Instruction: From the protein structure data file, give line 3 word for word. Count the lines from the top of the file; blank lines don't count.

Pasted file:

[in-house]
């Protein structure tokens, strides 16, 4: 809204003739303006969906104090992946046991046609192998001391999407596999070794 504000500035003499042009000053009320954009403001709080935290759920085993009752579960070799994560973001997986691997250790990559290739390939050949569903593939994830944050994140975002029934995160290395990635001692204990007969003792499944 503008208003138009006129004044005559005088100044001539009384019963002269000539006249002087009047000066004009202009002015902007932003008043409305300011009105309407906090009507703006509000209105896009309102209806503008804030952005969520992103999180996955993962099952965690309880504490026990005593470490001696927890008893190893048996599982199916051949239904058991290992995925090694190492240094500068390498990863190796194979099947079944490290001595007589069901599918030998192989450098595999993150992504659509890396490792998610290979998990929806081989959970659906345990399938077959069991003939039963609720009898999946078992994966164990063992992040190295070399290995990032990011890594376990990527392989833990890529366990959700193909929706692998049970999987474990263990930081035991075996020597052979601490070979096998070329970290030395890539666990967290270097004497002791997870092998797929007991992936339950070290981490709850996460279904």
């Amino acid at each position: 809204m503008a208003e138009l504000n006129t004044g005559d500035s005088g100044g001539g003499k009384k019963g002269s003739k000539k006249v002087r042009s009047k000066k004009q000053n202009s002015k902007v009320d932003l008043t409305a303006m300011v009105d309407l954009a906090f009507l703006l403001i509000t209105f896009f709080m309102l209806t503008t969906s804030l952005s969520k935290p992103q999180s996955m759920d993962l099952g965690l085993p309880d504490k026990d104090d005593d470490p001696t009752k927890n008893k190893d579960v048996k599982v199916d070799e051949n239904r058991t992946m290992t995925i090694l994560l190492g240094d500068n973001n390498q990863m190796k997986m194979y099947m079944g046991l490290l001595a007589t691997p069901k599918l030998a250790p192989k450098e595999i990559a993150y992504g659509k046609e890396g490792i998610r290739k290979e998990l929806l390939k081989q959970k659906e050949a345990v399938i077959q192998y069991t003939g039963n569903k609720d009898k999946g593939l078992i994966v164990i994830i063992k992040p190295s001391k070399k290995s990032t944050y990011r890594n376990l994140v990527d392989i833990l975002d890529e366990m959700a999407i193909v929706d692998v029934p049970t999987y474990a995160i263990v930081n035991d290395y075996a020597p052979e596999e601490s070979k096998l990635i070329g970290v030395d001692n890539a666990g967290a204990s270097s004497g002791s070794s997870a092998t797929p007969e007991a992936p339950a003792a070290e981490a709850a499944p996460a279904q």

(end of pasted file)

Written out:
């Amino acid at each position: 809204m503008a208003e138009l504000n006129t004044g005559d500035s005088g100044g001539g003499k009384k019963g002269s003739k000539k006249v002087r042009s009047k000066k004009q000053n202009s002015k902007v009320d932003l008043t409305a303006m300011v009105d309407l954009a906090f009507l703006l403001i509000t209105f896009f709080m309102l209806t503008t969906s804030l952005s969520k935290p992103q999180s996955m759920d993962l099952g965690l085993p309880d504490k026990d104090d005593d470490p001696t009752k927890n008893k190893d579960v048996k599982v199916d070799e051949n239904r058991t992946m290992t995925i090694l994560l190492g240094d500068n973001n390498q990863m190796k997986m194979y099947m079944g046991l490290l001595a007589t691997p069901k599918l030998a250790p192989k450098e595999i990559a993150y992504g659509k046609e890396g490792i998610r290739k290979e998990l929806l390939k081989q959970k659906e050949a345990v399938i077959q192998y069991t003939g039963n569903k609720d009898k999946g593939l078992i994966v164990i994830i063992k992040p190295s001391k070399k290995s990032t944050y990011r890594n376990l994140v990527d392989i833990l975002d890529e366990m959700a999407i193909v929706d692998v029934p049970t999987y474990a995160i263990v930081n035991d290395y075996a020597p052979e596999e601490s070979k096998l990635i070329g970290v030395d001692n890539a666990g967290a204990s270097s004497g002791s070794s997870a092998t797929p007969e007991a992936p339950a003792a070290e981490a709850a499944p996460a279904q």